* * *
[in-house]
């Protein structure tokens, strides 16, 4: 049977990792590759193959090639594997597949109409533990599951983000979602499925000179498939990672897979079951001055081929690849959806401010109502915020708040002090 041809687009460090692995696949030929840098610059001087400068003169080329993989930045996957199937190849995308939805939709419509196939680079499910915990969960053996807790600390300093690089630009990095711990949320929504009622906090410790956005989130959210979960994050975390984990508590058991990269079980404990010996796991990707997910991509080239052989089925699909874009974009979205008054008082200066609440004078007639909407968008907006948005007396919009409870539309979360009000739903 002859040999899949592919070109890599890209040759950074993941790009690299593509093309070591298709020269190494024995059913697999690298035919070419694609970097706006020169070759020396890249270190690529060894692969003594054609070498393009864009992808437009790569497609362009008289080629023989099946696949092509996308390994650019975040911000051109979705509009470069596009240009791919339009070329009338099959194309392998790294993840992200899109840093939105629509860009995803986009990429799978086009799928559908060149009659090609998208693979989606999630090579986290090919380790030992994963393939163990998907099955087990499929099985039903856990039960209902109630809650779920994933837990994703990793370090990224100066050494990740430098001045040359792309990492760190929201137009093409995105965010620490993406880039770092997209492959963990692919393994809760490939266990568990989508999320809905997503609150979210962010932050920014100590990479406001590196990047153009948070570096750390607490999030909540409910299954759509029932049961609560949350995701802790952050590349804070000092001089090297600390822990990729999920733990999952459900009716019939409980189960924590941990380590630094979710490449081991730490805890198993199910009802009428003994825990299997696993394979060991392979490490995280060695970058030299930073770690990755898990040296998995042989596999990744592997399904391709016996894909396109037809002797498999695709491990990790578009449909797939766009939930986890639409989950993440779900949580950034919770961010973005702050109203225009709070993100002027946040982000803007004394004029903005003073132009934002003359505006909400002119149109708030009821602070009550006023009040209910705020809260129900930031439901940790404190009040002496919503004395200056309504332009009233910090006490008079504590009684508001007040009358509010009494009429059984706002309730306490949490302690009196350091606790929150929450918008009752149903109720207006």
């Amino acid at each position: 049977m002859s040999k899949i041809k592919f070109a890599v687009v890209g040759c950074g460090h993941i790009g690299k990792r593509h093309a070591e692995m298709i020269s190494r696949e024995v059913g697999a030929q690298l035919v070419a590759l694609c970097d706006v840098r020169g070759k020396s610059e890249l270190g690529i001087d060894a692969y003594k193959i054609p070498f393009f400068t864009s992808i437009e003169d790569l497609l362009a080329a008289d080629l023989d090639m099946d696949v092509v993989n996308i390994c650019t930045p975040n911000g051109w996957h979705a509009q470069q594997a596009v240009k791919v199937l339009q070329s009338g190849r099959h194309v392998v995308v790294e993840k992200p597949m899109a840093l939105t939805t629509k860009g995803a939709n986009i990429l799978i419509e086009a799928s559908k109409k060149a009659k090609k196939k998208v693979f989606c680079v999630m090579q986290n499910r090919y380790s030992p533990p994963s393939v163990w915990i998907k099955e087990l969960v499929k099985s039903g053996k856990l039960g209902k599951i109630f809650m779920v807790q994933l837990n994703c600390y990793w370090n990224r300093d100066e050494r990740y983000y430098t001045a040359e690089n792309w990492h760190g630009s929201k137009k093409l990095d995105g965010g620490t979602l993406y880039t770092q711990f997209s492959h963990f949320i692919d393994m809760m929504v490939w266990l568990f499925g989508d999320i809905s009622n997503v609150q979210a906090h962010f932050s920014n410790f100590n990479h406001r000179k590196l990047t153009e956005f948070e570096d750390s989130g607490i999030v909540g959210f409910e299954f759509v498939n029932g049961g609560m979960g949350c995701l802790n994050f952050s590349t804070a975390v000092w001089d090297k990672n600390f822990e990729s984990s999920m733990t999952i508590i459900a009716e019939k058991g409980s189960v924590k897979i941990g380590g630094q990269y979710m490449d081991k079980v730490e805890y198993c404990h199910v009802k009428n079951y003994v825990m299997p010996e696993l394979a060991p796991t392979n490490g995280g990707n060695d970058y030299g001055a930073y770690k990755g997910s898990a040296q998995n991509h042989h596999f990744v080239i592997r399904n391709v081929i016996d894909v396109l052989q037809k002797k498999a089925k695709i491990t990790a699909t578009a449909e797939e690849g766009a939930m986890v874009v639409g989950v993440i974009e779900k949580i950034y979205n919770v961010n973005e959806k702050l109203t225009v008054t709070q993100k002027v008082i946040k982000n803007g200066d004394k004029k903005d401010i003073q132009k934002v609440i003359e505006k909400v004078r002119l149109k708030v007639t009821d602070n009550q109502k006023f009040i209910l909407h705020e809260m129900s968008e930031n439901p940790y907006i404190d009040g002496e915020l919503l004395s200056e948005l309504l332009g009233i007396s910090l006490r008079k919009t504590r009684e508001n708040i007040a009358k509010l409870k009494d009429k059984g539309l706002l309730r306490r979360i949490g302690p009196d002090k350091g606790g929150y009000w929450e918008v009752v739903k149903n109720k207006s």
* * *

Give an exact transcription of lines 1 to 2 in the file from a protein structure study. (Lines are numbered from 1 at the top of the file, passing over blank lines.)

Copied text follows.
[in-house]
């Protein structure tokens, strides 16, 4: 049977990792590759193959090639594997597949109409533990599951983000979602499925000179498939990672897979079951001055081929690849959806401010109502915020708040002090 041809687009460090692995696949030929840098610059001087400068003169080329993989930045996957199937190849995308939805939709419509196939680079499910915990969960053996807790600390300093690089630009990095711990949320929504009622906090410790956005989130959210979960994050975390984990508590058991990269079980404990010996796991990707997910991509080239052989089925699909874009974009979205008054008082200066609440004078007639909407968008907006948005007396919009409870539309979360009000739903 002859040999899949592919070109890599890209040759950074993941790009690299593509093309070591298709020269190494024995059913697999690298035919070419694609970097706006020169070759020396890249270190690529060894692969003594054609070498393009864009992808437009790569497609362009008289080629023989099946696949092509996308390994650019975040911000051109979705509009470069596009240009791919339009070329009338099959194309392998790294993840992200899109840093939105629509860009995803986009990429799978086009799928559908060149009659090609998208693979989606999630090579986290090919380790030992994963393939163990998907099955087990499929099985039903856990039960209902109630809650779920994933837990994703990793370090990224100066050494990740430098001045040359792309990492760190929201137009093409995105965010620490993406880039770092997209492959963990692919393994809760490939266990568990989508999320809905997503609150979210962010932050920014100590990479406001590196990047153009948070570096750390607490999030909540409910299954759509029932049961609560949350995701802790952050590349804070000092001089090297600390822990990729999920733990999952459900009716019939409980189960924590941990380590630094979710490449081991730490805890198993199910009802009428003994825990299997696993394979060991392979490490995280060695970058030299930073770690990755898990040296998995042989596999990744592997399904391709016996894909396109037809002797498999695709491990990790578009449909797939766009939930986890639409989950993440779900949580950034919770961010973005702050109203225009709070993100002027946040982000803007004394004029903005003073132009934002003359505006909400002119149109708030009821602070009550006023009040209910705020809260129900930031439901940790404190009040002496919503004395200056309504332009009233910090006490008079504590009684508001007040009358509010009494009429059984706002309730306490949490302690009196350091606790929150929450918008009752149903109720207006």